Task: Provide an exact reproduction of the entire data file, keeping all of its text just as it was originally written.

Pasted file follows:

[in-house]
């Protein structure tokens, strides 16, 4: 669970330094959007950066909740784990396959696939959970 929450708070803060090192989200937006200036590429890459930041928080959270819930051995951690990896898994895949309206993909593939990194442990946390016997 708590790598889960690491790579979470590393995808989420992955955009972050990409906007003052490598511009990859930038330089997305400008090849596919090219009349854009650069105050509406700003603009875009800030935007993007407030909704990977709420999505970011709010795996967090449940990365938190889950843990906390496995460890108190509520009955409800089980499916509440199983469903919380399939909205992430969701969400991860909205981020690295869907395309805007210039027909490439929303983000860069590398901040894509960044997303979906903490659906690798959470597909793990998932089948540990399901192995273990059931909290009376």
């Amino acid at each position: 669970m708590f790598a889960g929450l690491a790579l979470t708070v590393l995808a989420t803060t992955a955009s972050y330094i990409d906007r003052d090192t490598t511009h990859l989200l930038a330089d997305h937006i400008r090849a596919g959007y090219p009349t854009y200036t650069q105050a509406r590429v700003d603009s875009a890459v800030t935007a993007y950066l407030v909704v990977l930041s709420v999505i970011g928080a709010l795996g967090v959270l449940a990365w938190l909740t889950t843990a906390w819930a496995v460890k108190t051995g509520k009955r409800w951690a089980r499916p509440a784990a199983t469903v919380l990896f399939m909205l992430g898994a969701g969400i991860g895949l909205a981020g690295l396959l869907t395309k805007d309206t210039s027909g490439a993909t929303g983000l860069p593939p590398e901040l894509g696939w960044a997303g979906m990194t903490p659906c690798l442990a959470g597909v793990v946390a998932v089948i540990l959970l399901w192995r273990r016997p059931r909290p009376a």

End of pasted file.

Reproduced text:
[in-house]
């Protein structure tokens, strides 16, 4: 669970330094959007950066909740784990396959696939959970 929450708070803060090192989200937006200036590429890459930041928080959270819930051995951690990896898994895949309206993909593939990194442990946390016997 708590790598889960690491790579979470590393995808989420992955955009972050990409906007003052490598511009990859930038330089997305400008090849596919090219009349854009650069105050509406700003603009875009800030935007993007407030909704990977709420999505970011709010795996967090449940990365938190889950843990906390496995460890108190509520009955409800089980499916509440199983469903919380399939909205992430969701969400991860909205981020690295869907395309805007210039027909490439929303983000860069590398901040894509960044997303979906903490659906690798959470597909793990998932089948540990399901192995273990059931909290009376």
């Amino acid at each position: 669970m708590f790598a889960g929450l690491a790579l979470t708070v590393l995808a989420t803060t992955a955009s972050y330094i990409d906007r003052d090192t490598t511009h990859l989200l930038a330089d997305h937006i400008r090849a596919g959007y090219p009349t854009y200036t650069q105050a509406r590429v700003d603009s875009a890459v800030t935007a993007y950066l407030v909704v990977l930041s709420v999505i970011g928080a709010l795996g967090v959270l449940a990365w938190l909740t889950t843990a906390w819930a496995v460890k108190t051995g509520k009955r409800w951690a089980r499916p509440a784990a199983t469903v919380l990896f399939m909205l992430g898994a969701g969400i991860g895949l909205a981020g690295l396959l869907t395309k805007d309206t210039s027909g490439a993909t929303g983000l860069p593939p590398e901040l894509g696939w960044a997303g979906m990194t903490p659906c690798l442990a959470g597909v793990v946390a998932v089948i540990l959970l399901w192995r273990r016997p059931r909290p009376a």